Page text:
MTBinDurham saysFebruary 6, 2015 at 1:15 am
Laws are only ever written by men (and women) who have obtained power. That’s how they become laws instead of ideals. We can conceive of good ways and bad ways to write laws, but laws fundamentally emerge from power relations, and wealth is a very potent form of power. Allowing any party to become too wealthy caries exactly the same risks as allowing any party to become too powerful, because it is, roughly, synonymous.
Jon B (Stuck in IA) saysFebruary 6, 2015 at 11:16 am
You do realize that “one dollar, one vote” is simply another way of saying you get “market votes” equivalent to the amount of value you have produced. You can quibble over whether or not a dollar earned actually represents a dollar’s worth of value provided to society, but I’m not sure how that’s going to undermine a free market argument because the essence of the free market is that your recompense represents the actual value of the services/goods/ideas you have created. Free markets oppose rent-seeking, which is where people make more money than they should based on the value they provide.
Because you are basically positing that there are people with lots of market votes, who haven’t actually bestowed any value into the market. While I’m sure that’s true since we don’t live in a free market utopia, doesn’t it make sense that those who put the most inputs in to the community get the most outputs out?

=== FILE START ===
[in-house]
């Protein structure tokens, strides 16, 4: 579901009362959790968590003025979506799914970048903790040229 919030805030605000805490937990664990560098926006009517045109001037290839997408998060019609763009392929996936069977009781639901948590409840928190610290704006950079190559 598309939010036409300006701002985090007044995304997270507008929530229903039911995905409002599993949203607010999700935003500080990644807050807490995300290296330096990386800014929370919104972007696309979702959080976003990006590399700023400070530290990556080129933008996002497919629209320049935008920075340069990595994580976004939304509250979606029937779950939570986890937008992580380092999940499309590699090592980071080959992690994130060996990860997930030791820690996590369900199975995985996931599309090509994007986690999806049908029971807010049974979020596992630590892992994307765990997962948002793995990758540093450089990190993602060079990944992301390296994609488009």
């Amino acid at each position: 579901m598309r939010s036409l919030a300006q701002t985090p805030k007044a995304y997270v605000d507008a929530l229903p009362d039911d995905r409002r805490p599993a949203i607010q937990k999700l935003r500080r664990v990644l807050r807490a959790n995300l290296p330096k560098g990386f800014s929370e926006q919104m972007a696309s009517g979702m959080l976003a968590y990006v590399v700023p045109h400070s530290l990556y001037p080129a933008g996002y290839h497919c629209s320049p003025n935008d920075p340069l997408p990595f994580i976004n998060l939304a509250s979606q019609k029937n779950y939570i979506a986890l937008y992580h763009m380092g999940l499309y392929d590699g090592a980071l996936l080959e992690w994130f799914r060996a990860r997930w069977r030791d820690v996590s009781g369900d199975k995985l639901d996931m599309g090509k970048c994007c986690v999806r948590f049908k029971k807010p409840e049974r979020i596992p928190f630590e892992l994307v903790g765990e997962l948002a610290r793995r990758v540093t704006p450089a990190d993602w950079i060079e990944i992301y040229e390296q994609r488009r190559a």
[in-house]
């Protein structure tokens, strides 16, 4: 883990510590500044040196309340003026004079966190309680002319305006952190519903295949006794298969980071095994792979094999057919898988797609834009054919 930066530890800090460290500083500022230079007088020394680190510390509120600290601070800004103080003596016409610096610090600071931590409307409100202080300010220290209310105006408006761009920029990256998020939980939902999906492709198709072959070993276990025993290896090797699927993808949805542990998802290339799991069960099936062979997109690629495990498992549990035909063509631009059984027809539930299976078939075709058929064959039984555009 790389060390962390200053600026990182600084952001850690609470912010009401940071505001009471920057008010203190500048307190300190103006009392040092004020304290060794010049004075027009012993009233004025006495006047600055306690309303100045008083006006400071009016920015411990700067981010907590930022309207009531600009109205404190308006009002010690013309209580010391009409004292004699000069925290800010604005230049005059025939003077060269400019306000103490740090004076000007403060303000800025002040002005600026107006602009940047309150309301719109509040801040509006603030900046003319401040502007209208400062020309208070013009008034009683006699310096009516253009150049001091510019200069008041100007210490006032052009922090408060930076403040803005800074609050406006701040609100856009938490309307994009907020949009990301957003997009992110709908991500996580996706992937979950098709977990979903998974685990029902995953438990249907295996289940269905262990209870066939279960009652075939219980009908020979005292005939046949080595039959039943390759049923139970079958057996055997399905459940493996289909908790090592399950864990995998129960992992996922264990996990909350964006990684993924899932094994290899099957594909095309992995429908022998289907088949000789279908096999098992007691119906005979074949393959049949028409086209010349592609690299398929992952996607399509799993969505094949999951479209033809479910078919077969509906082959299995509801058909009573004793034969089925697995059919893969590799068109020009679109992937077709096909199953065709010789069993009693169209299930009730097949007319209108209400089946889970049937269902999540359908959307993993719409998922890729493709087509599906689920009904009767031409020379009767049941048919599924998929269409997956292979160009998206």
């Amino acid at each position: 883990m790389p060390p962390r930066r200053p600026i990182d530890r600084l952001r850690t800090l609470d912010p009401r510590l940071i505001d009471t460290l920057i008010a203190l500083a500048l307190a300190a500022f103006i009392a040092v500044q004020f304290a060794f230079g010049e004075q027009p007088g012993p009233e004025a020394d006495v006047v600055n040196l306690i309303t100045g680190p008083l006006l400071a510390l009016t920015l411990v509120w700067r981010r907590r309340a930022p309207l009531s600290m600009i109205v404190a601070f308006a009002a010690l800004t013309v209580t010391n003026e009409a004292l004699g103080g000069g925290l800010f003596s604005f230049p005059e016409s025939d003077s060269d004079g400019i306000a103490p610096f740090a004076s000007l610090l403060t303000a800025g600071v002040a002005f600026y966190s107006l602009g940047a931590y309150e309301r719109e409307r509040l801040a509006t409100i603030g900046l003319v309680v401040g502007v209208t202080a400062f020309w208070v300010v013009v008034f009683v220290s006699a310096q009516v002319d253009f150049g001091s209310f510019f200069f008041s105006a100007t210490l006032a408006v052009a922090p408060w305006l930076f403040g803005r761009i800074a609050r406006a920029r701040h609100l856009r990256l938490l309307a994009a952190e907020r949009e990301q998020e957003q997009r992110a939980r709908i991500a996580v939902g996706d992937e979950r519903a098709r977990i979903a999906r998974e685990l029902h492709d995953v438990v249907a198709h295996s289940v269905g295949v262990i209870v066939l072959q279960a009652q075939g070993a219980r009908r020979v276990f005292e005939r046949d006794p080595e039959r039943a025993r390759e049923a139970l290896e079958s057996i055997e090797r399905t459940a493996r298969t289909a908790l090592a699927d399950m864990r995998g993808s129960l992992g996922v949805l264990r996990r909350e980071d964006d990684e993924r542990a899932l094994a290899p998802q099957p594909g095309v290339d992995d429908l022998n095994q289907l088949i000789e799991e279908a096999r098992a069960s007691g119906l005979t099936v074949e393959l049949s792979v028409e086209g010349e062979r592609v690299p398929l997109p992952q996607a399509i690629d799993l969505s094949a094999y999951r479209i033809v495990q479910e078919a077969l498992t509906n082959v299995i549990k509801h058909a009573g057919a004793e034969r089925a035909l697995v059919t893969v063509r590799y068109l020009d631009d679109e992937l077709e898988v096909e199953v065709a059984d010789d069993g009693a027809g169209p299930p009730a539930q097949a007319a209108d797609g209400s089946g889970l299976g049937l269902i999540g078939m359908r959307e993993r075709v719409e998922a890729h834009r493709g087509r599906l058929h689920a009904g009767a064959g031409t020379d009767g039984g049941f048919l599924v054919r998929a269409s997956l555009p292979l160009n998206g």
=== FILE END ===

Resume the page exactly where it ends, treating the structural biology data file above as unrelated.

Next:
And if you take away the ability of someone to get out in proportion to what they put in, so that you can provide a social safety net to others, that may not be “unnatural”, but it will reduce the incentive to provide input to the society. Unless of course, that person is willing to take from some of their excess claim to outputs and give to those who can’t input as much. In which case, you have charity, not forced redistribution.
Forcing someone to give up outputs from society they earned by providing inputs for society is going to reduce the incentive to input into society. Which means less inputs into society. Wouldn’t that hurt everyone?
Jon B (Stuck in IA) saysFebruary 6, 2015 at 11:41 am
You’re going to tell me the 2001 Recourse Rule had nothing to do with banks over-valuing securitized mortgages based on a government-provided risk weight?
You’re going to tell me that Freddy and Fannie’s credit policies, regardless of whether they were risky or not, didn’t create non-free market competition which lead to other companies having to compete with government institutions.